Dr Monique Crane is a lecturer at Macquarie University and academic Member of the College for Organisational Psychologists. Her primary area of research examines how organisations are able to foster psychological resilience in the workplace.

Planning is setting yourself up for success. One of the important things the above example illustrates is creating a plan for things that you can control. One of the important things that helps us develop our self-efficacy is doing our best to set ourselves up for success, rather than failure. When we experience success in a task or situation, typically these successes increase the expectation that we have the personal capability to achieve success again in that given situation. This is often talked about as specific self-efficacy. However, it’s critical we set ourselves up for success through planning.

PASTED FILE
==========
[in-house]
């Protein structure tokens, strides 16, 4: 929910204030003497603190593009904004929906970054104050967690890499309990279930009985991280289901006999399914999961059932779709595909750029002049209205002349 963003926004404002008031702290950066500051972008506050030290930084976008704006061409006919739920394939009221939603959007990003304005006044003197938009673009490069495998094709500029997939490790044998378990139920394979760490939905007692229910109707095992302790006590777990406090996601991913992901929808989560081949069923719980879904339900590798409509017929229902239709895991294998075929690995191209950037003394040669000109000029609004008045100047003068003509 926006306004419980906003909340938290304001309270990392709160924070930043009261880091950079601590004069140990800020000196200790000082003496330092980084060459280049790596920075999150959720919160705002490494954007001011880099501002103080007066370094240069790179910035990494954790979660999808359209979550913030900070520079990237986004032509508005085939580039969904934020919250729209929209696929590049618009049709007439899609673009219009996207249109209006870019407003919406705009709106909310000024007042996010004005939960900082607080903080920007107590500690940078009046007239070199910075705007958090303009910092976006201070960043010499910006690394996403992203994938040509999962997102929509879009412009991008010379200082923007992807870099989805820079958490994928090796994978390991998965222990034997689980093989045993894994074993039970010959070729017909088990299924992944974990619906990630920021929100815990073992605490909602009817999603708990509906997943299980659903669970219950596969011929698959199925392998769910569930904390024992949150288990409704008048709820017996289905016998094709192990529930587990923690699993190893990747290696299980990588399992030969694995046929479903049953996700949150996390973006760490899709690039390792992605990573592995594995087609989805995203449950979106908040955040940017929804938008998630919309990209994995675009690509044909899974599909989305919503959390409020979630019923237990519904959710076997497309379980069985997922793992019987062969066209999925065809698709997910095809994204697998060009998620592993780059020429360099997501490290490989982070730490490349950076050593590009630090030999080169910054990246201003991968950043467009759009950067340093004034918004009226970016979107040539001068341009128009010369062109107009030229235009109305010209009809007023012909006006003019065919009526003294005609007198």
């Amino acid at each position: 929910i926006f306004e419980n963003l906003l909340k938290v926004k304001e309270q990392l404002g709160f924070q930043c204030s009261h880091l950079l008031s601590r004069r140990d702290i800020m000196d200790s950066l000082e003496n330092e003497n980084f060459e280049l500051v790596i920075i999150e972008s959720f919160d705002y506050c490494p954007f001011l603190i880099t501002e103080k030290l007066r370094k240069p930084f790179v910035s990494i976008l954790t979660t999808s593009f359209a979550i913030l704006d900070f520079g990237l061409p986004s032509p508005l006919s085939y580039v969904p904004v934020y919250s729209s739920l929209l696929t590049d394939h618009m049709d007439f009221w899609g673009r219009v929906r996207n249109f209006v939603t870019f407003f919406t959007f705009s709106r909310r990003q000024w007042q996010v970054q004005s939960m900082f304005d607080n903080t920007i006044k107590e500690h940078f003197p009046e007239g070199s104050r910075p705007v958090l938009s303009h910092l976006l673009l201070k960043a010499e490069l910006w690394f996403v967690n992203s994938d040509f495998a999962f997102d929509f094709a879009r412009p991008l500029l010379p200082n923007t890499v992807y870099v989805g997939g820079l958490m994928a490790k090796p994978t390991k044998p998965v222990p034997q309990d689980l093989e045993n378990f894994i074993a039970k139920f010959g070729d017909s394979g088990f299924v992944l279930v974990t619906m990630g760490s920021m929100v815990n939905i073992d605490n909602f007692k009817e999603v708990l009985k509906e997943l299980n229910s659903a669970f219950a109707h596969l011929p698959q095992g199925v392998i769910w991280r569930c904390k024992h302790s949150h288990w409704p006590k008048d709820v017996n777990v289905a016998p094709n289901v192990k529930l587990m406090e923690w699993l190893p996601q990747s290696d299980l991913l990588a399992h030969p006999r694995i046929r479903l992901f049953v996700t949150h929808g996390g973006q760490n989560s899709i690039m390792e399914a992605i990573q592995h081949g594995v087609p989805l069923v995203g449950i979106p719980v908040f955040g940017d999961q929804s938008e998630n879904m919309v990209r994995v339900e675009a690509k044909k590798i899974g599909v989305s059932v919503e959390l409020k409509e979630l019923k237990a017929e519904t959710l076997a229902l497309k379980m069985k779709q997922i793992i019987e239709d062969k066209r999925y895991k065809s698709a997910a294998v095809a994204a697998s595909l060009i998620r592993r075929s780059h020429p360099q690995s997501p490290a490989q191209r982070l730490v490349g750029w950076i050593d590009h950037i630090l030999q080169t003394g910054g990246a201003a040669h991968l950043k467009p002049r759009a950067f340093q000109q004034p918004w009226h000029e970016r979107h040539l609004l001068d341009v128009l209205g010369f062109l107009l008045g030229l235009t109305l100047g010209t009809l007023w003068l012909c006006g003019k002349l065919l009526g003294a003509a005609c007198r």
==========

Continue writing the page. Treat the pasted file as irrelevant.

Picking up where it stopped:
For example, working mums and dads sometimes have to travel or spend long hours in the office. This is often an uncontrollable part of professional working life. Planning involves identifying where the ‘friction points’ are that may create stress for ourselves or others we care about. Once these friction points are identified, we can then ask ourselves, ‘Is there any way of making this less stressful? Are there any resources that I might be able to draw on (e.g., family and friends)?’ Resilient people tend to use their support networks effectively in this way. They are able to anticipate potential problems and put support in place early.

Planning may also involve thinking about the situation in a way that allows us to take a new perspective on the stressor. Recently, my husband was away for three-weeks and it was just me and my two-year old. I work long hours and was a little concerned about how we would cope. However, I also thought about the opportunities in the situation, like getting more time with my son and developing our relationship. Thinking about the opportunities in stressors is also part of the planning process – what am I going to show myself I am capable of? What am I going to learn from this?

Originally published on www.onelife.aiavitality.com.au on November 14, 2017.